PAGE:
The United States, United Kingdom and France carried out more than 300 nuclear detonations in the Pacific from 1946 to 1966, according to the International Disarmament Institute at Pace University in New York, which exposed thousands of military personnel and civilians to radiation and made some atolls uninhabitable. 

“Decades of hard-won regional goodwill towards Japanese Pacific engagement are at risk with this single policy initiative,” Sora said……………….

Japan’s embassy in Suva, Fiji didn’t respond to a request for comment. https://www.eurasiareview.com/28012023-japans-plan-to-discharge-water-from-fukushima-nuclear-plant-faces-pacific-opposition/

January 29, 2023 Posted by | Japan, OCEANIA, oceans, opposition to nuclear, wastes | Leave a comment

Former US Secretary of State says Pakistan’s 2019 conflict with India almost sparked nuclear war

A former high-ranking US official has revealed he will “never forget the night” when the world witnessed what almost became a nuclear catastrophe.

Alex Blair news.com.au 25 Jan 23

Former US Secretary of State Mike Pompeo has detailed just how close the world came to nuclear war in 2019.

In February 2019, the relationship between rival nuclear powers India and Pakistan came dangerously close to escalating into a full-blown conflict, Pompeo writes in his memoir.

It all kicked off when India launched a military operation against militants within Pakistani territory, in response to an attack on its own troops in the disputed region of Kashmir that left 40 Indian soldiers dead.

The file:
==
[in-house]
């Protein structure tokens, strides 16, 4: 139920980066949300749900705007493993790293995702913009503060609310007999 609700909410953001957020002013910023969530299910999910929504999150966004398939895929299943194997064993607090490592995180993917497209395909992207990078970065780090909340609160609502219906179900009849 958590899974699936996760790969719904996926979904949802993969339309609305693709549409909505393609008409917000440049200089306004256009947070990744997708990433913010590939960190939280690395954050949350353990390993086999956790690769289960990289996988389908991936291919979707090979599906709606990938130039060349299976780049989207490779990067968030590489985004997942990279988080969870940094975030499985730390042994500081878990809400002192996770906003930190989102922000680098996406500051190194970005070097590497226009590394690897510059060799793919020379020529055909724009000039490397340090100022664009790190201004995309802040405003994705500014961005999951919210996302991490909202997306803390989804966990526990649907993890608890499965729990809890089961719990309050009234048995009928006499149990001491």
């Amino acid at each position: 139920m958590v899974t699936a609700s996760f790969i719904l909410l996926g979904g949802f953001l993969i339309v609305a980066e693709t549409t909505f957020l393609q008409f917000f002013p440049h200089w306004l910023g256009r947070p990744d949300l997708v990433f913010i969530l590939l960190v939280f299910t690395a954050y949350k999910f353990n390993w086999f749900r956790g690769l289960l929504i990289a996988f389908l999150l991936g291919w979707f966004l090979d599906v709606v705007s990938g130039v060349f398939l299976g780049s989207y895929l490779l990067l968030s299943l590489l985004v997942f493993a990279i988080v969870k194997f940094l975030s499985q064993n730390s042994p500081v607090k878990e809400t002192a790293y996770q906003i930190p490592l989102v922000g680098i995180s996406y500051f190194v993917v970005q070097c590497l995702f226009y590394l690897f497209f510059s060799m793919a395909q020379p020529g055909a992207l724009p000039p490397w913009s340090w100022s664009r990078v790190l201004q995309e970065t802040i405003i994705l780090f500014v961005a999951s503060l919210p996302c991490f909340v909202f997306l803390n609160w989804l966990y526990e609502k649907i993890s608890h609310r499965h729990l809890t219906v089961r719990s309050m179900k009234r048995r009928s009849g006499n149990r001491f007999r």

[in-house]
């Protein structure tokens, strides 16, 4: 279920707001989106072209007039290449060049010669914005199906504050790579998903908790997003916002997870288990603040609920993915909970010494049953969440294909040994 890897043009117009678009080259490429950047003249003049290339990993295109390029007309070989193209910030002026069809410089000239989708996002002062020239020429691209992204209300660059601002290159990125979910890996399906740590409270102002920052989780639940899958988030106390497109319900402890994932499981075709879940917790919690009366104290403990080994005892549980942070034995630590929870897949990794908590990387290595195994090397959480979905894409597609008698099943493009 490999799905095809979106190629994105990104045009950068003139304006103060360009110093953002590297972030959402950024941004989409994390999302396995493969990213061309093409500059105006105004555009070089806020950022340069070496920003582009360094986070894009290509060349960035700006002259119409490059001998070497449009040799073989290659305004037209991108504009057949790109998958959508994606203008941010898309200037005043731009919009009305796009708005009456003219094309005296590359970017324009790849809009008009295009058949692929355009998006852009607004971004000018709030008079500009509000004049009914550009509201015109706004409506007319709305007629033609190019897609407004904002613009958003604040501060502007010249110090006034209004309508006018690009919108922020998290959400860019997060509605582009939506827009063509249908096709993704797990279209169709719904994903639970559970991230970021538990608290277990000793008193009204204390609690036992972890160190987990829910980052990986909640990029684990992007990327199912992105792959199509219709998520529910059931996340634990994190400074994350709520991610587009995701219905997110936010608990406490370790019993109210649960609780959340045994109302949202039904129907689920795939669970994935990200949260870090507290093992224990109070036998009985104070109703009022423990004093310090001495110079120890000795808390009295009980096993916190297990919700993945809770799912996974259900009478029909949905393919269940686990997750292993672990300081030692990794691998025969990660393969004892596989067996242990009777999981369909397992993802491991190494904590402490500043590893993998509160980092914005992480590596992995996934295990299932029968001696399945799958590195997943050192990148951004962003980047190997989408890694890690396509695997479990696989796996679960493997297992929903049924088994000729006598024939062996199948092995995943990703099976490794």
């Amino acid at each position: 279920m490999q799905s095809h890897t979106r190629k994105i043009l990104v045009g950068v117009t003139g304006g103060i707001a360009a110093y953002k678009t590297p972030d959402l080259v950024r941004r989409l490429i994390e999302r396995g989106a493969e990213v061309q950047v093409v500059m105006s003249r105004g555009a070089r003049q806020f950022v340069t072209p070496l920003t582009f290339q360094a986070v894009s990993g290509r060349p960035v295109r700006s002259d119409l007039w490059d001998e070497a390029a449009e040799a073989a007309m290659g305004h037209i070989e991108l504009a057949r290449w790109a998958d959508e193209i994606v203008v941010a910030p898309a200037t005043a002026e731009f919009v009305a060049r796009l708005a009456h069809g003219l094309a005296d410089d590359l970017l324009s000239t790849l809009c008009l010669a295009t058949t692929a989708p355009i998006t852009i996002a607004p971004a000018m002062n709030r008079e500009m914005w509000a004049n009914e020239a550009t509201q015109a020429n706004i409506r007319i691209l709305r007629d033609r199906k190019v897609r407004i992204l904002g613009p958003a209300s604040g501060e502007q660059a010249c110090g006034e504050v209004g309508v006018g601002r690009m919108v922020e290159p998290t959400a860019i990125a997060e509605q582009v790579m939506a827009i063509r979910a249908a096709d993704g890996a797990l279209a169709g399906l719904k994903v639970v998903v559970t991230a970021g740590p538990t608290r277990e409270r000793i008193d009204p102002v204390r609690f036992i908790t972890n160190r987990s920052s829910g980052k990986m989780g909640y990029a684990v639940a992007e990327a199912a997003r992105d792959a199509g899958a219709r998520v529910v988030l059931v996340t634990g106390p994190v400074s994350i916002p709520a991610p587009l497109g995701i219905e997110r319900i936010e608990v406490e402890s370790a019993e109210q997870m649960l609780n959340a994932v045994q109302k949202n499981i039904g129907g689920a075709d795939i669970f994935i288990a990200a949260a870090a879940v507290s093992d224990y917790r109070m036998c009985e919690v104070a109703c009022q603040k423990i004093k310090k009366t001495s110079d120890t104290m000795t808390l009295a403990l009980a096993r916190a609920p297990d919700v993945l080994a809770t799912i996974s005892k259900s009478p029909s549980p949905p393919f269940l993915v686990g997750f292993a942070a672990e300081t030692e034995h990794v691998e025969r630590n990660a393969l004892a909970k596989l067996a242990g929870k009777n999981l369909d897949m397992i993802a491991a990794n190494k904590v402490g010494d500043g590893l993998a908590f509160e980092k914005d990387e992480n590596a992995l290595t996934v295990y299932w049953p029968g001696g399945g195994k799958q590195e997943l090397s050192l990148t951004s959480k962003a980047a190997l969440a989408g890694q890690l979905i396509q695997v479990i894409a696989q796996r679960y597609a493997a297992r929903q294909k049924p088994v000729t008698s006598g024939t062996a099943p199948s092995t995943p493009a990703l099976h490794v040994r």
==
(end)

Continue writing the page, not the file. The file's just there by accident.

Pakistan retaliated by shooting down two Indian aircraft and capturing a fighter pilot.

Both nations lay claim to Kashmir, but currently control only portions of the region. India has long accused Pakistan of supporting separatist militants in the Kashmir Valley, a claim that Pakistan denies.

The two nations, both nuclear powers, have engaged in multiple conflicts throughout their history, with the majority of these conflicts centred around the disputed region.

In his memoir, Never Give An Inch: Fighting for the America I Love, Pompeo emphasises that the world was unaware of the sheer gravity of the situation……………………………………………………….. more https://www.news.com.au/technology/innovation/military/former-us-secretary-of-state-says-pakistans-2019-conflict-with-india-almost-sparked-nuclear-war/news-story/75da26ebea96f1064d024205c6108bc2